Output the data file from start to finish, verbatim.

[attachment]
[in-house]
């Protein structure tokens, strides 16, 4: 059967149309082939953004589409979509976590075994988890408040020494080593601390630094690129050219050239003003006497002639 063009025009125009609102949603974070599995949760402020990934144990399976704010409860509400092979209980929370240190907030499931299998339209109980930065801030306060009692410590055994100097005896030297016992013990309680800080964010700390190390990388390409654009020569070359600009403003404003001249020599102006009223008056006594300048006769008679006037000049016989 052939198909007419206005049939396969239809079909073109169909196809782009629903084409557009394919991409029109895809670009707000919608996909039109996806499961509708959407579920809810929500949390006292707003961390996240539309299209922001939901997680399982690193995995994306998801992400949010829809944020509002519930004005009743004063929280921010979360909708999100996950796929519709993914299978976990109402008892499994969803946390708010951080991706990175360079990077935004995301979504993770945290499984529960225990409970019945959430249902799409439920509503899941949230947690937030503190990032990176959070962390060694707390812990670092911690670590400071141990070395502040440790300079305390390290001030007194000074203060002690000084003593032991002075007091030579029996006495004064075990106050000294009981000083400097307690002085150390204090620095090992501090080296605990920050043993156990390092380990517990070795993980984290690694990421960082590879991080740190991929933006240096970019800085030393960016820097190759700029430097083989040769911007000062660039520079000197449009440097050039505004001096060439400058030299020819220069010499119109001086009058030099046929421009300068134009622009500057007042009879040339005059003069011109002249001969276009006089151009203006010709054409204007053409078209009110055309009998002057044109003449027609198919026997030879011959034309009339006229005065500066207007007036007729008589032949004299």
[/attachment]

[in-house]
């Protein structure tokens, strides 16, 4: 059967149309082939953004589409979509976590075994988890408040020494080593601390630094690129050219050239003003006497002639 063009025009125009609102949603974070599995949760402020990934144990399976704010409860509400092979209980929370240190907030499931299998339209109980930065801030306060009692410590055994100097005896030297016992013990309680800080964010700390190390990388390409654009020569070359600009403003404003001249020599102006009223008056006594300048006769008679006037000049016989 052939198909007419206005049939396969239809079909073109169909196809782009629903084409557009394919991409029109895809670009707000919608996909039109996806499961509708959407579920809810929500949390006292707003961390996240539309299209922001939901997680399982690193995995994306998801992400949010829809944020509002519930004005009743004063929280921010979360909708999100996950796929519709993914299978976990109402008892499994969803946390708010951080991706990175360079990077935004995301979504993770945290499984529960225990409970019945959430249902799409439920509503899941949230947690937030503190990032990176959070962390060694707390812990670092911690670590400071141990070395502040440790300079305390390290001030007194000074203060002690000084003593032991002075007091030579029996006495004064075990106050000294009981000083400097307690002085150390204090620095090992501090080296605990920050043993156990390092380990517990070795993980984290690694990421960082590879991080740190991929933006240096970019800085030393960016820097190759700029430097083989040769911007000062660039520079000197449009440097050039505004001096060439400058030299020819220069010499119109001086009058030099046929421009300068134009622009500057007042009879040339005059003069011109002249001969276009006089151009203006010709054409204007053409078209009110055309009998002057044109003449027609198919026997030879011959034309009339006229005065500066207007007036007729008589032949004299």